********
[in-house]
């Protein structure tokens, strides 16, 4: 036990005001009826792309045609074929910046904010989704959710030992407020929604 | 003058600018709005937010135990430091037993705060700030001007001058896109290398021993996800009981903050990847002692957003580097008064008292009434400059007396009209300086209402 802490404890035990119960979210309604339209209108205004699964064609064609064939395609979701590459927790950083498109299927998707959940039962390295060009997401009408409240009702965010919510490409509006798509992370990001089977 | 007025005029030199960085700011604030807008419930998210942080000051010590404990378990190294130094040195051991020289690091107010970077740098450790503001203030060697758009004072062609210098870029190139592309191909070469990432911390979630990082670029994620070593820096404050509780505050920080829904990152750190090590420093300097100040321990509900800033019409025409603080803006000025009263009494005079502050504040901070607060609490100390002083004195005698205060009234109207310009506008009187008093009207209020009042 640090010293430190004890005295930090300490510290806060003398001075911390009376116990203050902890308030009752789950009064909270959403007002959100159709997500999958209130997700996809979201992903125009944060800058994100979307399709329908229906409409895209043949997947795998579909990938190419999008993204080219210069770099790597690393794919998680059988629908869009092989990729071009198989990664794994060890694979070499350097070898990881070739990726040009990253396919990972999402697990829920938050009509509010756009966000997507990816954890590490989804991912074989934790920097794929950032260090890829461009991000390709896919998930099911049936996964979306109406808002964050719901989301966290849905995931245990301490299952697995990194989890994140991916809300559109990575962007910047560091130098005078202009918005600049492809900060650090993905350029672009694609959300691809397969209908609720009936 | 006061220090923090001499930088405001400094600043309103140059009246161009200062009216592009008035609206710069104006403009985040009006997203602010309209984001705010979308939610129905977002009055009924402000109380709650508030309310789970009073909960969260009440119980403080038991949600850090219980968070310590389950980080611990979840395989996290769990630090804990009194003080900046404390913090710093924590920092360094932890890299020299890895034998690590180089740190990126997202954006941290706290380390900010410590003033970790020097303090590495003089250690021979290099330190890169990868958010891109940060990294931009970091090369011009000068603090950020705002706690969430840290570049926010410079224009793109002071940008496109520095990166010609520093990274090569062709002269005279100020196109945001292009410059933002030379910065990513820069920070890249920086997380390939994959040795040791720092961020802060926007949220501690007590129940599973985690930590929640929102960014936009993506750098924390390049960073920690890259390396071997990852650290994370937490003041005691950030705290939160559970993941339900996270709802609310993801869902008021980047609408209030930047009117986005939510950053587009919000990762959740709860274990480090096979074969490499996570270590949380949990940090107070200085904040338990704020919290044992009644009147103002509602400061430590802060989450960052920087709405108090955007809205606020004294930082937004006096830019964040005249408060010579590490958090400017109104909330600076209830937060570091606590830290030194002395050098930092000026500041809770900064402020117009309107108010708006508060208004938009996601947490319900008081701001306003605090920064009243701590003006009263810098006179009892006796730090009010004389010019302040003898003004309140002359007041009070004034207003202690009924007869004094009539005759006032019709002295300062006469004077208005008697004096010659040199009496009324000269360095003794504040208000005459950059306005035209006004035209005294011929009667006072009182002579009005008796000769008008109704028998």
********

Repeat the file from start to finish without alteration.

[in-house]
């Protein structure tokens, strides 16, 4: 036990005001009826792309045609074929910046904010989704959710030992407020929604 | 003058600018709005937010135990430091037993705060700030001007001058896109290398021993996800009981903050990847002692957003580097008064008292009434400059007396009209300086209402 802490404890035990119960979210309604339209209108205004699964064609064609064939395609979701590459927790950083498109299927998707959940039962390295060009997401009408409240009702965010919510490409509006798509992370990001089977 | 007025005029030199960085700011604030807008419930998210942080000051010590404990378990190294130094040195051991020289690091107010970077740098450790503001203030060697758009004072062609210098870029190139592309191909070469990432911390979630990082670029994620070593820096404050509780505050920080829904990152750190090590420093300097100040321990509900800033019409025409603080803006000025009263009494005079502050504040901070607060609490100390002083004195005698205060009234109207310009506008009187008093009207209020009042 640090010293430190004890005295930090300490510290806060003398001075911390009376116990203050902890308030009752789950009064909270959403007002959100159709997500999958209130997700996809979201992903125009944060800058994100979307399709329908229906409409895209043949997947795998579909990938190419999008993204080219210069770099790597690393794919998680059988629908869009092989990729071009198989990664794994060890694979070499350097070898990881070739990726040009990253396919990972999402697990829920938050009509509010756009966000997507990816954890590490989804991912074989934790920097794929950032260090890829461009991000390709896919998930099911049936996964979306109406808002964050719901989301966290849905995931245990301490299952697995990194989890994140991916809300559109990575962007910047560091130098005078202009918005600049492809900060650090993905350029672009694609959300691809397969209908609720009936 | 006061220090923090001499930088405001400094600043309103140059009246161009200062009216592009008035609206710069104006403009985040009006997203602010309209984001705010979308939610129905977002009055009924402000109380709650508030309310789970009073909960969260009440119980403080038991949600850090219980968070310590389950980080611990979840395989996290769990630090804990009194003080900046404390913090710093924590920092360094932890890299020299890895034998690590180089740190990126997202954006941290706290380390900010410590003033970790020097303090590495003089250690021979290099330190890169990868958010891109940060990294931009970091090369011009000068603090950020705002706690969430840290570049926010410079224009793109002071940008496109520095990166010609520093990274090569062709002269005279100020196109945001292009410059933002030379910065990513820069920070890249920086997380390939994959040795040791720092961020802060926007949220501690007590129940599973985690930590929640929102960014936009993506750098924390390049960073920690890259390396071997990852650290994370937490003041005691950030705290939160559970993941339900996270709802609310993801869902008021980047609408209030930047009117986005939510950053587009919000990762959740709860274990480090096979074969490499996570270590949380949990940090107070200085904040338990704020919290044992009644009147103002509602400061430590802060989450960052920087709405108090955007809205606020004294930082937004006096830019964040005249408060010579590490958090400017109104909330600076209830937060570091606590830290030194002395050098930092000026500041809770900064402020117009309107108010708006508060208004938009996601947490319900008081701001306003605090920064009243701590003006009263810098006179009892006796730090009010004389010019302040003898003004309140002359007041009070004034207003202690009924007869004094009539005759006032019709002295300062006469004077208005008697004096010659040199009496009324000269360095003794504040208000005459950059306005035209006004035209005294011929009667006072009182002579009005008796000769008008109704028998």